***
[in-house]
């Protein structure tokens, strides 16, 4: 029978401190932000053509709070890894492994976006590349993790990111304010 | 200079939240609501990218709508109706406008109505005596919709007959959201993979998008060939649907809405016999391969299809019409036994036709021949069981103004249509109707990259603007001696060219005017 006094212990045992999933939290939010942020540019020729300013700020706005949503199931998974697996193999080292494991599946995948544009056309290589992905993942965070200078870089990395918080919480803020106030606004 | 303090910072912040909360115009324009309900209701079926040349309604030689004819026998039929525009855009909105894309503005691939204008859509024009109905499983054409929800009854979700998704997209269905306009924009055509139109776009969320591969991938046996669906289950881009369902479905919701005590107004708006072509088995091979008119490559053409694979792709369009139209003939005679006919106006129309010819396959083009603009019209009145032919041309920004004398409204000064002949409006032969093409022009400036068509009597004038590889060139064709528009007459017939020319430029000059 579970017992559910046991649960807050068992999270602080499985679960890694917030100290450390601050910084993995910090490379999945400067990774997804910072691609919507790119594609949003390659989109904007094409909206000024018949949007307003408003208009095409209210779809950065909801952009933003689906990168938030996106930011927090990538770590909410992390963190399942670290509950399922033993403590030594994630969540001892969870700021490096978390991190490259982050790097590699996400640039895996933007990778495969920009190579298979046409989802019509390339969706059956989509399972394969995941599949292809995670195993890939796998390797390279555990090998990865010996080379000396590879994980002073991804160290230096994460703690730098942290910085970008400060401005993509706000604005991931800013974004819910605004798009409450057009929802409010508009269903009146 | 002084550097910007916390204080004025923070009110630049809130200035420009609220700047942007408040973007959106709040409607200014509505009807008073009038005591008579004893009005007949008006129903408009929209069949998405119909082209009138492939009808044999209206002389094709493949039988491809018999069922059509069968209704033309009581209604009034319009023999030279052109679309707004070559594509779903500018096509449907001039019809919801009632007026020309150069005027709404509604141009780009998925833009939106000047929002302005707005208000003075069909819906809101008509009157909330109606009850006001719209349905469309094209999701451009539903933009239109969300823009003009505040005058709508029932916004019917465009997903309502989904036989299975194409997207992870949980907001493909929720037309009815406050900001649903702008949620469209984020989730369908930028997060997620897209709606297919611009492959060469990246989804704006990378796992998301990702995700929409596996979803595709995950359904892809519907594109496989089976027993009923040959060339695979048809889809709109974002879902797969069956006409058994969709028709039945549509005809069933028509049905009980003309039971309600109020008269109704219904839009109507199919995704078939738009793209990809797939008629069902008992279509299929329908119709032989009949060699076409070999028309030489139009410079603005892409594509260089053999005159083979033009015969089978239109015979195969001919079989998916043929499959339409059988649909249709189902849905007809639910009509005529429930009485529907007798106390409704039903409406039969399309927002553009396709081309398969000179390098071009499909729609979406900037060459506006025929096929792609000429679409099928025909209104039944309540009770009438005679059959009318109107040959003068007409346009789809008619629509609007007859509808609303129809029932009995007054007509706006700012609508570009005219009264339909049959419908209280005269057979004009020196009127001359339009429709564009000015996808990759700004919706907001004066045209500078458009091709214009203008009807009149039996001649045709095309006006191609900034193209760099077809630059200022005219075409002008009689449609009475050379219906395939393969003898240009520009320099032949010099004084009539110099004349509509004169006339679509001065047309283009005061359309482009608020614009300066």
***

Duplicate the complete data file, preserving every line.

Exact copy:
[in-house]
């Protein structure tokens, strides 16, 4: 029978401190932000053509709070890894492994976006590349993790990111304010 | 200079939240609501990218709508109706406008109505005596919709007959959201993979998008060939649907809405016999391969299809019409036994036709021949069981103004249509109707990259603007001696060219005017 006094212990045992999933939290939010942020540019020729300013700020706005949503199931998974697996193999080292494991599946995948544009056309290589992905993942965070200078870089990395918080919480803020106030606004 | 303090910072912040909360115009324009309900209701079926040349309604030689004819026998039929525009855009909105894309503005691939204008859509024009109905499983054409929800009854979700998704997209269905306009924009055509139109776009969320591969991938046996669906289950881009369902479905919701005590107004708006072509088995091979008119490559053409694979792709369009139209003939005679006919106006129309010819396959083009603009019209009145032919041309920004004398409204000064002949409006032969093409022009400036068509009597004038590889060139064709528009007459017939020319430029000059 579970017992559910046991649960807050068992999270602080499985679960890694917030100290450390601050910084993995910090490379999945400067990774997804910072691609919507790119594609949003390659989109904007094409909206000024018949949007307003408003208009095409209210779809950065909801952009933003689906990168938030996106930011927090990538770590909410992390963190399942670290509950399922033993403590030594994630969540001892969870700021490096978390991190490259982050790097590699996400640039895996933007990778495969920009190579298979046409989802019509390339969706059956989509399972394969995941599949292809995670195993890939796998390797390279555990090998990865010996080379000396590879994980002073991804160290230096994460703690730098942290910085970008400060401005993509706000604005991931800013974004819910605004798009409450057009929802409010508009269903009146 | 002084550097910007916390204080004025923070009110630049809130200035420009609220700047942007408040973007959106709040409607200014509505009807008073009038005591008579004893009005007949008006129903408009929209069949998405119909082209009138492939009808044999209206002389094709493949039988491809018999069922059509069968209704033309009581209604009034319009023999030279052109679309707004070559594509779903500018096509449907001039019809919801009632007026020309150069005027709404509604141009780009998925833009939106000047929002302005707005208000003075069909819906809101008509009157909330109606009850006001719209349905469309094209999701451009539903933009239109969300823009003009505040005058709508029932916004019917465009997903309502989904036989299975194409997207992870949980907001493909929720037309009815406050900001649903702008949620469209984020989730369908930028997060997620897209709606297919611009492959060469990246989804704006990378796992998301990702995700929409596996979803595709995950359904892809519907594109496989089976027993009923040959060339695979048809889809709109974002879902797969069956006409058994969709028709039945549509005809069933028509049905009980003309039971309600109020008269109704219904839009109507199919995704078939738009793209990809797939008629069902008992279509299929329908119709032989009949060699076409070999028309030489139009410079603005892409594509260089053999005159083979033009015969089978239109015979195969001919079989998916043929499959339409059988649909249709189902849905007809639910009509005529429930009485529907007798106390409704039903409406039969399309927002553009396709081309398969000179390098071009499909729609979406900037060459506006025929096929792609000429679409099928025909209104039944309540009770009438005679059959009318109107040959003068007409346009789809008619629509609007007859509808609303129809029932009995007054007509706006700012609508570009005219009264339909049959419908209280005269057979004009020196009127001359339009429709564009000015996808990759700004919706907001004066045209500078458009091709214009203008009807009149039996001649045709095309006006191609900034193209760099077809630059200022005219075409002008009689449609009475050379219906395939393969003898240009520009320099032949010099004084009539110099004349509509004169006339679509001065047309283009005061359309482009608020614009300066």